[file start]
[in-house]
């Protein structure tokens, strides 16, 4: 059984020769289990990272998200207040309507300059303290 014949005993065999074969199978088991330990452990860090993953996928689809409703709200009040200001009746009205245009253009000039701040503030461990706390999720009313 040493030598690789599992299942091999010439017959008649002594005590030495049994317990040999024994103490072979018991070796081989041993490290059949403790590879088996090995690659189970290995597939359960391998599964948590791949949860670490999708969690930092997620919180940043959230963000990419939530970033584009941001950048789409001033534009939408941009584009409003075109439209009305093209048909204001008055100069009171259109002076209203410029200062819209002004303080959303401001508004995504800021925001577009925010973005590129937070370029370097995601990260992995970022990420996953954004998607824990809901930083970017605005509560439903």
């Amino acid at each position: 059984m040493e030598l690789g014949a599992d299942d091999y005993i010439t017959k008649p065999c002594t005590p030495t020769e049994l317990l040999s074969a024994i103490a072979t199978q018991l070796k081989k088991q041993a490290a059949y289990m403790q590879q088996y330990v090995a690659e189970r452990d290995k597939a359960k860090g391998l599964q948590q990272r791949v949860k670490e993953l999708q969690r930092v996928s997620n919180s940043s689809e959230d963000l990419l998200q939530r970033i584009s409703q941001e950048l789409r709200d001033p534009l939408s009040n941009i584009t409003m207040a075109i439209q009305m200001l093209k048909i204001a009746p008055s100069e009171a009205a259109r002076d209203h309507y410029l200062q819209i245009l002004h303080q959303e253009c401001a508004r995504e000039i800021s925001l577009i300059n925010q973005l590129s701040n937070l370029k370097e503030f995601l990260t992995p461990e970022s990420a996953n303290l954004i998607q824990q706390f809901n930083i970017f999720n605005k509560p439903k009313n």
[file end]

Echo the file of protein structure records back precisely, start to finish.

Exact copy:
[in-house]
């Protein structure tokens, strides 16, 4: 059984020769289990990272998200207040309507300059303290 014949005993065999074969199978088991330990452990860090993953996928689809409703709200009040200001009746009205245009253009000039701040503030461990706390999720009313 040493030598690789599992299942091999010439017959008649002594005590030495049994317990040999024994103490072979018991070796081989041993490290059949403790590879088996090995690659189970290995597939359960391998599964948590791949949860670490999708969690930092997620919180940043959230963000990419939530970033584009941001950048789409001033534009939408941009584009409003075109439209009305093209048909204001008055100069009171259109002076209203410029200062819209002004303080959303401001508004995504800021925001577009925010973005590129937070370029370097995601990260992995970022990420996953954004998607824990809901930083970017605005509560439903």
């Amino acid at each position: 059984m040493e030598l690789g014949a599992d299942d091999y005993i010439t017959k008649p065999c002594t005590p030495t020769e049994l317990l040999s074969a024994i103490a072979t199978q018991l070796k081989k088991q041993a490290a059949y289990m403790q590879q088996y330990v090995a690659e189970r452990d290995k597939a359960k860090g391998l599964q948590q990272r791949v949860k670490e993953l999708q969690r930092v996928s997620n919180s940043s689809e959230d963000l990419l998200q939530r970033i584009s409703q941001e950048l789409r709200d001033p534009l939408s009040n941009i584009t409003m207040a075109i439209q009305m200001l093209k048909i204001a009746p008055s100069e009171a009205a259109r002076d209203h309507y410029l200062q819209i245009l002004h303080q959303e253009c401001a508004r995504e000039i800021s925001l577009i300059n925010q973005l590129s701040n937070l370029k370097e503030f995601l990260t992995p461990e970022s990420a996953n303290l954004i998607q824990q706390f809901n930083i970017f999720n605005k509560p439903k009313n």